With new San Diego district boundaries official, panel looks forward to 2031 effort

San Diego City Hall.
(John Gastaldo/The San Diego Union-Tribune)

Concerns raised about ethics, lobbying, costs, procedures


San Diego’s new City Council district boundaries, which boost the voting power of minorities and reunite several neighborhoods that had been divided, have become official after surviving a 30-day referendum period.

Deputy City Attorney Kathy Steinman said the new boundaries remain vulnerable to potential litigation, but the period has closed for citizens to launch a referendum challenging last month’s approval of the boundaries by a volunteer panel.

Critics say new map, which was approved 7-2, doesn’t do enough to boost voting power of minority groups

Dec. 15, 2021

Meanwhile, the nine-member panel issued a series of recommendations last week for the city’s next redistricting commission, which is scheduled to begin meeting in 2031 after the next U.S. Census.

Panelists have also defended themselves against a variety of criticisms of the new boundaries, including some complaints that they don’t do enough to boost minority voting power.

Panelists and members of the public also continue to raise concerns that lobbyists played a highly active role in the redistricting process without identifying themselves as lobbyists, which could violate city ethics rules.

The end of the referendum period means the boundaries will take effect after the city’s next general election this November — unless opponents file a lawsuit.

But even before that, the new boundaries have impacted the June 7 primary by determining who can run for which City Council seats based on where they live.

The recommendations for 2031 approved Thursday, Jan. 20, by the panel mostly cover procedural items like setting a budget earlier in the process and requesting official city email addresses for commissioners.

The panel also suggests assigning city staff to help with technical issues like the difference between a neighborhood and a “community planning area.”

And the panel notes that costs should be expected to rise in 2031, because all the meetings this time around were online over Zoom instead of in-person, which would require room rentals and chairs and other expenses.

The panel also recommends not forcing the volunteer commissioners to take important votes after sitting through several hours of public testimony that this time around typically lasted until 10 p.m. or 11 p.m.

“The Commission should consider a process to debrief and decompress after lengthy hearings and be given time to consider the input before taking action,” the panel says in its 2031 recommendations.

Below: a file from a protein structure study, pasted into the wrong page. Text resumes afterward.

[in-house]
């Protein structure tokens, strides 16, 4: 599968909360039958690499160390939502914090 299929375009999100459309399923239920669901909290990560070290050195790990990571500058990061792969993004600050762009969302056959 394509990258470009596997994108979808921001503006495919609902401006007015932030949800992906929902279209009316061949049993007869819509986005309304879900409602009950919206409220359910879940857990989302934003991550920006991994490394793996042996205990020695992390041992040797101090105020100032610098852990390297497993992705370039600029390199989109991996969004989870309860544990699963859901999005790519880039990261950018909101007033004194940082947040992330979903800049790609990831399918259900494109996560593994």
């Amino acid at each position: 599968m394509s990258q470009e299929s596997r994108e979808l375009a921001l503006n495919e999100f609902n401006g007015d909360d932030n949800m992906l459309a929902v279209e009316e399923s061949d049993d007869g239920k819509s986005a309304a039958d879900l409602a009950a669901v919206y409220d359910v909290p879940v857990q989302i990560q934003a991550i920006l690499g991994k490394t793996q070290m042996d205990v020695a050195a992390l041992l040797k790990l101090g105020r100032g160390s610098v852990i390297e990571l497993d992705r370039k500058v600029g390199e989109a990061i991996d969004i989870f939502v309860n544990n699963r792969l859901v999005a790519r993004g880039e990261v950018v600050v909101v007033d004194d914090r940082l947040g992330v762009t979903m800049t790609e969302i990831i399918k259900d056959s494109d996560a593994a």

Another key recommendation is to give the public access to a mapping tool like the tool used this time around. It displayed total population, voting age population and citizen voting age population statistics for several ethnic groups.

More than 300 maps were submitted by the public during this redistricting process, including a map called “Clairemont United” that served as a blueprint for the final map approved by the commission.

Another recommendation says the 2031 commission should hire outside counsel with expertise on voting rights before data from the 2030 U.S. Census are released.

The panel also suggested the city’s Ethics Commission could help develop a procedure to investigate and adjudicate allegations of conflict of interest made against commissioners.

Val Hoy, a member of the panel, suggested the 2031 recommendations should include additional specific warnings about undisclosed lobbyist activities.

“I do believe there was an organized lobbying effort going on,” said Hoy, singling out efforts in support of a proposed Communities Collaboration redistricting map. “It should be transparent. We shouldn’t be guessing at who’s behind this.”

But neither his concerns, nor any proposed efforts to address them, were included in the final list of recommendations.

Raul Campillo, a candidate for City Council in District 7.
Raul Campillo, a candidate for City Council in District 7, poses for a portrait in the newspaper’s photo studio on October 23, 2019 in San Diego, California.
(Sam Hodgson/The San Diego Union-Tribune)

Many of those who have criticized the final map adopted by the commission are supporters of the Communities Collaboration proposal, which would have boosted minority voting power more than the adopted map.

Commissioner Roy MacPhail defended the approved map on Thursday, Jan. 20.

“We not only created four majority-minority districts out of nine, we created one — for the first time ever — that is an AAPI empowerment district with an AAPI population of over 40 percent,” he said.

He was referring to the newly drawn District 6 in the north central part of the city, which is more than 40 percent Asians and Pacific Islanders. The other majority-minority districts are Districts 4, 8 and 9, where Latinos are the largest ethnic group.

City Councilmember Raul Campillo praised the panel.

“Your responsiveness to the public comment was admirable,” he said. “I saw each of you dig into details and listen to the concerns and work through the complexities and consequences of every block and neighborhood and every weirdly shaped census district that might get moved from one district to the next.”